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DIY Resin 2: Pretty Pendants

Last time, I talked about casting resin with molds and dyes and whatnot. Today, we will be moving on to making jewelry using clear resin and bezels. These projects are both easier and more of a PITA than casting. The resin part is significantly easier, but the prep and design phase takes a lot more work. 

rectangle bezel cupFirst of all, this is a bezel cup, a.k.a. pendant blank, pendant bezel or rectangle bezel. They are much easier to find now than they were a year ago, but if you are searching online you could need any combination of those words to find something like this. Or you could just go to your local craft store. I was looking around last week and I found them at Michael’s, JoAnn’s and Hobby Lobby for not a lot of money.

Now, what are you going to put in your bezels after you have found them? There are a lot of pre-packaged pieces of mini-art specifically for using in this kind of thing, but  if you want something unique, you are going to have to go farther afield. Scrapbooking supplies are your friend here. You can find pretty much any motif you could want in scrapbook papers, and all the brads and stickers are great for embellishing said papers. You can also look at fabrics with small to medium prints as backgrounds. One thing to keep in mind is that your canvas is only about an inch across. A pattern that looks amazing in a big piece might look completely boring once you have cut out the tiny little bit that will fit in your bezel cup. When I was doing a lot of pendant making, I had a piece of cardboard with a 1″ circle and square cut out of them that I would hold up against prospective materials to see just what they would look like as jewelry. There were a lot of things that I thought would be awesome that turned out to be pretty blah and vice versa.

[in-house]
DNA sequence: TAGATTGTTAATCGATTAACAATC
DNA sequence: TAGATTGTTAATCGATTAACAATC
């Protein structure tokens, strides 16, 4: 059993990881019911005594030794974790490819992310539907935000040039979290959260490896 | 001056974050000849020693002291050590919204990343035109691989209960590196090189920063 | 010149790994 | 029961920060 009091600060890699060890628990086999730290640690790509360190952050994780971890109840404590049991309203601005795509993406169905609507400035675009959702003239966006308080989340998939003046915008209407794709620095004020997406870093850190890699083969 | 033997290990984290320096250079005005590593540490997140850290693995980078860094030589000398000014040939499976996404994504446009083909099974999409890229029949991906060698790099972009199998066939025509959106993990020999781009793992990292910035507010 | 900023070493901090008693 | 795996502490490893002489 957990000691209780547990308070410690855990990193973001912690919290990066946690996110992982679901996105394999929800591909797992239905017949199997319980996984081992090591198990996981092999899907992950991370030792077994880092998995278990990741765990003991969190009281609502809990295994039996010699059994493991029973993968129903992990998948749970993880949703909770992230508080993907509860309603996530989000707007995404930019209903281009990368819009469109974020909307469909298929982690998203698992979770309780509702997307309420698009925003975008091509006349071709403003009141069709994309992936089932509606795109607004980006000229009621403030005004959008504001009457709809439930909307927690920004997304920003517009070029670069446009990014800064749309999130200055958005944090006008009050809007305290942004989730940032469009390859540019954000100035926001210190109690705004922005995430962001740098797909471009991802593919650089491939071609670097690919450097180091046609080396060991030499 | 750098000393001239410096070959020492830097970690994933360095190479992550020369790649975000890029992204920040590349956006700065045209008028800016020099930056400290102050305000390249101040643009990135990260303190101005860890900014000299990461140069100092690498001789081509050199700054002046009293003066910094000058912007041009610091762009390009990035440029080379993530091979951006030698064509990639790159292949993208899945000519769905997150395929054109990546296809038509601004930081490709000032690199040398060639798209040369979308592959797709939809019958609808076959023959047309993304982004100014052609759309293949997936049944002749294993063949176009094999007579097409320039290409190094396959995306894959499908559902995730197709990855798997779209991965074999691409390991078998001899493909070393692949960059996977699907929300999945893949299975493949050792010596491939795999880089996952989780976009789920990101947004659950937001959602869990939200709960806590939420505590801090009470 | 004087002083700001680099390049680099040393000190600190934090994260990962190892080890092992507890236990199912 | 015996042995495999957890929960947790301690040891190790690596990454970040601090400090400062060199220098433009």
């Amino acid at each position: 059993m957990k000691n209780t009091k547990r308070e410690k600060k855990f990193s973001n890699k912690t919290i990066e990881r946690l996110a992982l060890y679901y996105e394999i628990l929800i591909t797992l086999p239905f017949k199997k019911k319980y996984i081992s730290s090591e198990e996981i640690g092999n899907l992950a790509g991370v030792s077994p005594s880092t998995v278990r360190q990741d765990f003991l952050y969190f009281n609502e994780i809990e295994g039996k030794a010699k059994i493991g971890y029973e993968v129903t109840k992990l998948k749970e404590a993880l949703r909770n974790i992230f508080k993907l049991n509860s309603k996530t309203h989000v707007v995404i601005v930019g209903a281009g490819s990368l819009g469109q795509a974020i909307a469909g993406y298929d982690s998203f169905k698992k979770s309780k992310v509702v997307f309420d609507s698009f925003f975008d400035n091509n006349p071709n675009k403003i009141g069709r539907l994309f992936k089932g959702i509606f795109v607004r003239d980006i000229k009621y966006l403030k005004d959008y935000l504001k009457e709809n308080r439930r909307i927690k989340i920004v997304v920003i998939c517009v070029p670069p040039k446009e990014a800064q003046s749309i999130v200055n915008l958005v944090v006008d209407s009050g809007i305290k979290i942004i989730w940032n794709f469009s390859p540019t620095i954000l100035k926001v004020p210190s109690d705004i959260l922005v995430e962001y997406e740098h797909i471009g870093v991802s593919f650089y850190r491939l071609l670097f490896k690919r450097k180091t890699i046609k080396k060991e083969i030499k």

Once you have decided on the graphics you want to use, you need to decide which part of it you are going to cut out. Some of the bezel packages have a handy dandy diagram on the back showing you exactly how large the interior of the cup is. I like to cut that part out with an Exacto knife and use the “frame” to find just the right piece. When you are working with something this small, a few millimeters can make a huge difference, so keep moving your frame around till you hit a spot that clicks. Often I will cut the frame a hair larger than it needs to be, so I can trace the opening once I find the sweet spot. Then you simply cut away your line and you’ve got your piece.

Bezel with helpful packaging
Helpful packaging...
selecting a suitable image
Now it's a viewfinder!